Shoot Down
Children or Animals

NEVER Shoot Down on Children or Animals


It’s one thing to do a shoot with a cooperative human subject who is willing and able to follow directions. It’s something entirely different when photographing children and pets, who have wills of their own, even on their best behavior. Yes, they are both incredibly cute, but after all, the purpose is to get the best photo possible. 

With limited opportunity to snap a still shot, you must take every advantage you can if you want a good result. The simplest thing you can do to improve your photos is to shoot from the right angle – getting down low with kids and pets.


Shooting From Above

It’s Visually Uninteresting

Adults view children and pets from above the majority of the time. Think about it – when was the last time you got down to eye level with a kid or a dog? Unless you’re a pet owner or a parent, it’s probably been a while. An overhead perspective is the same angle everyone always gets. The most compelling photographs capture their subject from an interesting angle.

The Perspective Is Off

When you take a photograph or even just look at a scene, the objects in the foreground naturally appear larger than objects in the background. This effect seems natural when looking at something head-on, like a landscape or portrait. Unfortunately, it’s an unappealing effect when looking down on a subject.

Shooting from above distorts the perspective of your subject by making the top half of their body look more prominent than the bottom half. In a dog’s photograph, this tends to look like a big head with tiny little feet. A child photographed from above may lose the entire lower half of their body behind their head in the picture.

Your Subject Shrinks

Viewing a subject from above can often cause them to look smaller overall. If you’re photographing pets and children, chances are you want them to be the focus (or one focus) of the picture. Shrinking your subject by photographing them from above will have the opposite effect. Instead of a standout subject, you wind up with a result that looks forced and unnatural.


Why a Low Angle Is Better

To avoid these unpleasant consequences of shooting from above, get down to eye level with your subject or lower. When you think about it, this is the rule with adult humans as well. Still, it can be easy to forget when working with smaller subjects like animals and kids that the best angle is almost always at eye level for several reasons.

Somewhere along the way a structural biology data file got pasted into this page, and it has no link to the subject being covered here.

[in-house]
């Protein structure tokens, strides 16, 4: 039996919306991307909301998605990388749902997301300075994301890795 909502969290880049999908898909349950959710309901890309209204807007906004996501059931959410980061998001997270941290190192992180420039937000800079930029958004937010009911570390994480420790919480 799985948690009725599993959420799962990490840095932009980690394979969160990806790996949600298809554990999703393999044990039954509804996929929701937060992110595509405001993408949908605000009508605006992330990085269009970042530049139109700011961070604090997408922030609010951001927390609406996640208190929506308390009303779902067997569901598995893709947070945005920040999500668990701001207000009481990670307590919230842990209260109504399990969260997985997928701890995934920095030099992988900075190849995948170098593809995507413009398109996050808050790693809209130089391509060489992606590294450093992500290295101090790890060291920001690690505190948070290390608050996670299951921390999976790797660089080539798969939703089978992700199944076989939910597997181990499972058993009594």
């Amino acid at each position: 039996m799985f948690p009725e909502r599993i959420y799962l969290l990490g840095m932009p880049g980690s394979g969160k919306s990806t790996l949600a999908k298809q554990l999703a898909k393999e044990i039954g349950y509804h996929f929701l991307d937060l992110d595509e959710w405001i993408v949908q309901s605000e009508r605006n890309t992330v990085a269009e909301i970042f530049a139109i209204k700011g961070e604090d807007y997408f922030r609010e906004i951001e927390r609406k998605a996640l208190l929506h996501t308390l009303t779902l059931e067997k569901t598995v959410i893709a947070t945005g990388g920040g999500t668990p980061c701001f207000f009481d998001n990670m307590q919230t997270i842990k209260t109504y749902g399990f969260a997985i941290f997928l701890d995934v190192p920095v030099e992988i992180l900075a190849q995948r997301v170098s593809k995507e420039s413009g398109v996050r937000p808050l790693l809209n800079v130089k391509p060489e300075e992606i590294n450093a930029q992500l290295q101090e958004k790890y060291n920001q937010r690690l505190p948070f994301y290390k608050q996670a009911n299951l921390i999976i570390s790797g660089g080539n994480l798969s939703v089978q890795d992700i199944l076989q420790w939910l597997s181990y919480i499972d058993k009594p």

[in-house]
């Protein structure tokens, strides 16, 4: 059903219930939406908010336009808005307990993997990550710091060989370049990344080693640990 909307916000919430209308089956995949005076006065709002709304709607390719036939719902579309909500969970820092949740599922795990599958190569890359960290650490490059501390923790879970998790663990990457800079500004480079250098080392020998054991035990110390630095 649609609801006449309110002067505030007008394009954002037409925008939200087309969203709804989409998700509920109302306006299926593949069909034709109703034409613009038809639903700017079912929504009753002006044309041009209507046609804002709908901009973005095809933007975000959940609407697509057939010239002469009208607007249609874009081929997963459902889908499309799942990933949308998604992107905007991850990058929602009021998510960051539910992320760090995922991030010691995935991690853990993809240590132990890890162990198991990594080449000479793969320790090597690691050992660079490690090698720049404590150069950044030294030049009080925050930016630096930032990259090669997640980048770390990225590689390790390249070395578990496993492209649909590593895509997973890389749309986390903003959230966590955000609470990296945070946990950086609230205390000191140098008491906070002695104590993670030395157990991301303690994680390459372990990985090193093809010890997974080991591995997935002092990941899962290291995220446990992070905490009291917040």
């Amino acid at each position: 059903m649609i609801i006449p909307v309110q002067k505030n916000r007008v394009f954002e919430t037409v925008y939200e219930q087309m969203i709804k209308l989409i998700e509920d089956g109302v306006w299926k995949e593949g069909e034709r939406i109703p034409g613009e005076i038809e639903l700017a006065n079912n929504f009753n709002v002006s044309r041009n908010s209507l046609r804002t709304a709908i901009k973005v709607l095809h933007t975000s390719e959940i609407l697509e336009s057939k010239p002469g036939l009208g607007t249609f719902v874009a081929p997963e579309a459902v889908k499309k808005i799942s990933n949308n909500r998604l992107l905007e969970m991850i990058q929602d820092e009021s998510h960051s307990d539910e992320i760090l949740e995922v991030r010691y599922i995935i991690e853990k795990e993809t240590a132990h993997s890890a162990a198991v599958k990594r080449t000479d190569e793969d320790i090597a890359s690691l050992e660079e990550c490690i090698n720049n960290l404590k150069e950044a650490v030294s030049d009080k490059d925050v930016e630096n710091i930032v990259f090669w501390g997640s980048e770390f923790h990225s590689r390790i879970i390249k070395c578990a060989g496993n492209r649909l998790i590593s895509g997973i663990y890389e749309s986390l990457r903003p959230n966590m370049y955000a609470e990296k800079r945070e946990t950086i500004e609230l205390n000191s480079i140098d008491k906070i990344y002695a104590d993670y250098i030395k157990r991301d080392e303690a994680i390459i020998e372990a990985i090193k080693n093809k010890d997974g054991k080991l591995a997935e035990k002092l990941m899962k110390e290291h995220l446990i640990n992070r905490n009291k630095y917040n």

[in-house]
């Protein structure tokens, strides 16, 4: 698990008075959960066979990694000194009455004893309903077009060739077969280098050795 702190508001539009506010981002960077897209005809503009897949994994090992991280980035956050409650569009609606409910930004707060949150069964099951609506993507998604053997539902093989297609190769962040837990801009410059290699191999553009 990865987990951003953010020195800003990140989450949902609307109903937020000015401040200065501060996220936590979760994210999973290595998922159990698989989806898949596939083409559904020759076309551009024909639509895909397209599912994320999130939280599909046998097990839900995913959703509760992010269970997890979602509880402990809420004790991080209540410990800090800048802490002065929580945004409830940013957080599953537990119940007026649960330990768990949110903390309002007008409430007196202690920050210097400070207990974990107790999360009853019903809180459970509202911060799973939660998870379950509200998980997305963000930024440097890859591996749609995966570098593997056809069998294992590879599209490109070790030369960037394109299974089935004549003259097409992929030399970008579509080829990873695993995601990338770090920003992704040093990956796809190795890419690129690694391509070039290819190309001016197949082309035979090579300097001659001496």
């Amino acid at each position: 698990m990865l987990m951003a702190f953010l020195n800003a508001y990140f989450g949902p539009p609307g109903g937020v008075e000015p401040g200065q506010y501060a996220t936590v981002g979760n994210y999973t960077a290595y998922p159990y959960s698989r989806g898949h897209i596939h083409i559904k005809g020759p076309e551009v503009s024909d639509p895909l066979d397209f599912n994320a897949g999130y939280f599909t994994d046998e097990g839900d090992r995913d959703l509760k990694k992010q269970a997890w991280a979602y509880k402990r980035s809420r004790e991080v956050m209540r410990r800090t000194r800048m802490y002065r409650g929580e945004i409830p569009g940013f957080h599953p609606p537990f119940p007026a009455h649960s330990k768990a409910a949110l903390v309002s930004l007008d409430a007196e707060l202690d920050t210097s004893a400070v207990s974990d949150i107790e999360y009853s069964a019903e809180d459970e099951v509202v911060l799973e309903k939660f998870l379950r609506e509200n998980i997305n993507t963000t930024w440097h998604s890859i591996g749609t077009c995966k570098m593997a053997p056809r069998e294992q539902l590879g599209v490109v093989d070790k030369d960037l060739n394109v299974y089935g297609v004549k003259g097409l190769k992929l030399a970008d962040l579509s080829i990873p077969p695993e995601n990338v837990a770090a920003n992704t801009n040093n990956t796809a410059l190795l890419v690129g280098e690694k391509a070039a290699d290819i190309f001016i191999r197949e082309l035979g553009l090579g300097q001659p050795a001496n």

It’s a Novel Perspective

As I said before, most people don’t get down to eye level with kids or pets very often. Seeing them from a lower angle puts the viewer in the moment with the subject, creating a more impressive picture. Whatever you’re trying to capture in the final image will come across more effectively when you get down to eye level with your subject. When photographing children and pets, this means getting down low.

Your Subject Grows

In the same way that viewing kids and animals from above makes them look smaller, viewing them from eye level or below makes them look larger. A lower angle will help your subject fill the frame, which draws the viewer in. You can even try a forced perspective shot to make a child look as though they’re towering over a toy car, for example. You can imagine the comedic possibilities of photographing what appears to be a giant cat terrorizing a city.


How To Take Better Photographs of Kids and Pets

Aside from positioning yourself correctly relative to your subject, there are a few more things you can do to improve your skills for photographing children and pets. 

Take Advantage of Available Props

Trying to get children and pets to sit still for a photograph is, well, a bit like herding cats. Anyone who has ever attempted to photograph either knows that they don’t hold still, and asking them to do so guarantees a result that looks forced.

Rather than trying to get them to stop moving, use props to catch their interest and slow them down. New toys, something to climb on (or in), really anything that catches their attention for long enough to click the shutter button will do. You’ll also score an opportunity to snap some natural candids.

Encourage Interaction

If you’re photographing multiple child or animal subjects, you’ll have a hard time getting more than one at a time to look directly at the camera. That’s okay! The interactions between your subjects will create a much more visually exciting scene anyway. Try to catch the girls whispering together or a boy laying his head on his dog’s shoulder. These precious moments are often more stunning in pictures than a head-on smile could ever be.

Focus On the Eyes

The key to connecting with a human or animal subject in a photograph is to make sure the eyes are clear and in focus. Even if the kid or pet is looking away, if their eyes are in focus, the emotional impact of the picture will be that much more powerful. By getting down to eye level, you can be sure to capture the subject’s expression in a way that captivates the viewer.



With animals and children, you often have little to no control over their behavior and positioning. Changing your own perspective on your subject can have a dramatic impact on the final result. Get down low with kids and pets to bring the viewer into the moment with them and allow them to experience the ambience of the shoot without making the viewer feel like they are above them.

Protip: When photographing children bring bubbles!

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